Preferably the amounts of the Dye of formula (I) and the compound of formula (II) are chosen such that a supersensitising combination (ie one showing a synergistic effect) is formed.
Examples of D formula II are: ##STR3##
In the above, M is a hydrogen atom or a cation so that water-solubility is increased, eg an alkali metal ion for examples Na or K or an ammonium ion.
Examples of dyes of formula (I) above are shown in the following Table 1.
TABLE 1______________________________________DyeNo. R1 R2 R3 R4 R5 X-______________________________________1 Et Et H H H pts2 Me Me H H H I3 Et --(CH3)SO3 - H H H --4 --CH2 CH2 OH --CH2 CH2 OH H H H Br-5 Et Et H Ph Ph I-6 Et Et H Cl Cl pts7 --(CH3)SO3- --(CH3)SO3 - H Ph Ph8 Et Et Me H H BF4 -9 Et --(CH3)SO3 - Me H H10 Et Et Ph H H I-11 Et Et H Me Me I-12 --CH2 CH2 OH --CH2 CH2 OH H Me Me pts13 Et Et H Et Et I-14 Et Et Me Me Me I-15 Et --(CH3)SO3 - Me Me Me16 Et --(CH3)SO3 - Me H H______________________________________
Dyes of formula (I) and the compounds of formula (II) are more fully described in our copending European Application 0 605 917.
Examples of compounds of formula (II) are: ##STR4##
The amount of dye of formula (I) employed is preferably from 1 to 20×10-5 particularly from 2.5 to 12×10-5 moles/mole silver.
The amount of compound of formula II employed is preferably from 0.5 to 7×10-4 particularly from 2.0 to 4×10-4 moles/mole silver.
A particular application of this technology is in the processing of silver chloride colour paper, for example paper comprising at least 85 mole percent silver chloride, especially at least 95 mole percent silver chloride. Such emulsions may contain about 2% bromide.
The present silver halide emulsions may be made by methods in themselves known to those in the art. The silver and halide solutions may be introduced into the precipitation vessel in known manner using one or two jets. Double jet precipitation of silver chloride emulsions together with control of pCl and pAg has the advantage that well controlled cubic grains of comparatively uniform size may be formed.
The silver halide grains may be doped with Rhodium, Ruthenium, Iridium or other Group VIII metals either alone or in combination. The grains may be mono-or poly-disperse.
The silver halide grains may be, for example, doped with one or more Group VIII metal at levels in the range 10-9 to 10-3, preferably 10-6 to 10-3, mole metal per mole of silver. The preferred Group VIII metals are Rhodium and/or Iridium.
Preferably the grain size (average volume in cubic microns) of the emulsion(s) of the yellow image forming unit is less than 0.343(μm)3, preferably less than 0.125(μm)3, and of the magenta image forming unit is less than 0.043(μm)3, preferably less than 0.27(μm)3.
The silver coating weight in the cyan layer of the present photographic materials may be from 5-50 mg/m2, preferably from 5-40 mg/m2 and particularly from 10-25 mg/m2. The preferred grain size for the cyan emulsion layer unit emulsion(s) is from 0.008(μm)3 to 0.043(μm)3 preferably 0.011(μm)3 to 0.033(μm)3.
The total silver coating weight may be in the range 10-150 mg/m2, preferably 30-100 mg/m2 and particularly 40-90 mg/m2.
The silver halide may comprise silver chloride, and is preferably more than 85% chloride, preferably more than 95% chloride, the balance being bromide or iodide or mixtures thereof. Particularly preferred are substantially pure silver chloride emulsions containing a maximum of 2% bromide.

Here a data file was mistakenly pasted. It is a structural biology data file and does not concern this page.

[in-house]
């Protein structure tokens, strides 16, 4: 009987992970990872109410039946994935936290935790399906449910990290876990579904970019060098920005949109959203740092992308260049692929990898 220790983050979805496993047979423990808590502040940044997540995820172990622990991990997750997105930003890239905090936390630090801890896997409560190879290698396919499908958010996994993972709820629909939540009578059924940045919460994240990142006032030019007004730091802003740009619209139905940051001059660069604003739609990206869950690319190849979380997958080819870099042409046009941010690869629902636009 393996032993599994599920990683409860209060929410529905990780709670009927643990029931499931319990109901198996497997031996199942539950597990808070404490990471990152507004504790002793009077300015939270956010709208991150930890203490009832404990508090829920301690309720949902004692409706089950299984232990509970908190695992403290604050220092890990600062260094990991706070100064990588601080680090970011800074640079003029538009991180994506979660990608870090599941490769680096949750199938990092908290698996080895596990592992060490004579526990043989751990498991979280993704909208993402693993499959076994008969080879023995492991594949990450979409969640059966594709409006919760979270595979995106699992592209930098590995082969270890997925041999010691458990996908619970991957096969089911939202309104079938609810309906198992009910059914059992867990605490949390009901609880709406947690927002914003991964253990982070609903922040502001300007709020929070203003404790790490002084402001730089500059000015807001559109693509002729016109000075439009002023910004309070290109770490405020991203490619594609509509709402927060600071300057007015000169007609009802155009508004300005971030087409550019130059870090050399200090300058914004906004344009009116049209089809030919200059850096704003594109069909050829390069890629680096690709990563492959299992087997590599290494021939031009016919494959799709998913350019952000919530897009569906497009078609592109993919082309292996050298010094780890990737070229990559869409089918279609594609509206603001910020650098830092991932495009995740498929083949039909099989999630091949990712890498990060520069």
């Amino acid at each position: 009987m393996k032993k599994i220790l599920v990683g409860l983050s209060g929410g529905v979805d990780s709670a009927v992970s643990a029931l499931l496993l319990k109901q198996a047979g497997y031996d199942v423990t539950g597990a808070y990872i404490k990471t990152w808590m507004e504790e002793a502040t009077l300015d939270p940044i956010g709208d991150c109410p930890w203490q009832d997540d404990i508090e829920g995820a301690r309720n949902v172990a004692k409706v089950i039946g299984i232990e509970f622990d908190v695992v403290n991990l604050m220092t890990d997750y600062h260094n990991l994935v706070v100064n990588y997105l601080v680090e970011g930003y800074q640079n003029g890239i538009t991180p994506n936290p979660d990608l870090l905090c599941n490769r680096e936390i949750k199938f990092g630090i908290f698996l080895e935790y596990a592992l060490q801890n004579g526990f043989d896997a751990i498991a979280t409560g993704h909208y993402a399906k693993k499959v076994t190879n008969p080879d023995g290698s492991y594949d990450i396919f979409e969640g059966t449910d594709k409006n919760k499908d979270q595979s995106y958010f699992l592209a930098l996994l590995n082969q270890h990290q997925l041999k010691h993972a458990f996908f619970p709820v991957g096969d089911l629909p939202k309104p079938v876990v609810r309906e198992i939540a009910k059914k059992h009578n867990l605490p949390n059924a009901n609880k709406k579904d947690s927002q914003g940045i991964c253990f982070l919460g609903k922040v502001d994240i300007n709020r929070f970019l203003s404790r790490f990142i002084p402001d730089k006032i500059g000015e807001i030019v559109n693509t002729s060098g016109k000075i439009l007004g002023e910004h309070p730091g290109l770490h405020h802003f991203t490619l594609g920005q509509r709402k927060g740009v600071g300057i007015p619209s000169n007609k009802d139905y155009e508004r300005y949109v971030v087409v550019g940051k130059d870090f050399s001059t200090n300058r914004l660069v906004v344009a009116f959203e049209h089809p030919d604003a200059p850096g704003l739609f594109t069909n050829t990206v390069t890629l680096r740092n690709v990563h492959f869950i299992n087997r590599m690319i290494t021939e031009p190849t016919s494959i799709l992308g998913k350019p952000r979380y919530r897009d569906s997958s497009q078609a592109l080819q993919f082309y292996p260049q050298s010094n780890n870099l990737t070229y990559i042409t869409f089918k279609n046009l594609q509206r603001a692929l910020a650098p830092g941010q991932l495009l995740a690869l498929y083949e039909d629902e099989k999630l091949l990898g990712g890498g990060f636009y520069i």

Modifying compounds can be present during grain precipitation. Such compounds can be initially in the reaction vessel or can be added along with one or more of the salts according to conventional procedures. Modifying compounds, such as compounds of copper, thallium, lead, bismuth, cadmium, zinc, sulphur, selenium, tellurium, gold, and Group VIII noble metals, can be present during silver halide precipitation, as illustrated by Arnold et al. U.S. Pat. No. 1,195,432, Hochstetter U.S. Pat. No. 1,951,933, Trivelli et al. U.S. Pat. No. 2,448,060, Overman U.S. Pat. No. 2,628,167, Mueller et al. U.S. Pat. No. 2,950,972, Sidebotham U.S. Pat. No. 3,488,709, Rosencrants et al. U.S. Pat. No. 3,737,313, Berry et al. U.S. Pat. No. 3,772,031, Atwell U.S. Pat. No. 4,20,927, and Research Disclosure, Vol. 134, Jun. 1975, Item 13452.
It is specifically contemplated that grain ripening can occur during the preparation of silver halide emulsion according to the present invention, and it is preferred that grain ripening occur within the reaction vessel during, at least, grain formation. Known silver halide solvents are useful in promoting ripening. Ripening agents can be employed and can be entirely contained within the dispersing medium in the reaction vessel before silver and halide salt addition, or they can be introduced into the reaction vessel along with one or more of the halide salt, silver salt, or peptiser. In still another variant the ripening agent can be introduced independently during halide and silver salt additions. Although ammonia is a known ripening agent, it is not a preferred ripening agent for the emulsions. The preferred emulsions of the present invention are non-ammoniac or neutral emulsions. Among preferred ripening agents are those containing sulphur. Thiocyanate salts can be used, such as alkali metal, most commonly sodium and potassium and ammonium thiocyanate salts. While any conventional quantity of the thiocyanate salts can be introduce preferred concentrations are generally from about 0.1 to 20 grams of thiocyanate salt per mole of silver halide. Illustrative prior teachings of employing thiocyanate ripening agents are found in Nietz et al., U.S. Pat. No. 2,222,264, cited above; Lowe et al. U.S. Pat. No. 2,448,534 and Illingsworth U.S. Pat. No. 3,320,069. Alternatively, conventional thioether ripening agents, such as those disclosed in McBride U.S. Pat. No. 3,271,157, Jones U.S. Pat. No. 3,574,628, and Rosencrants et al. U.S. Pat. No. 3,737,313 can be used.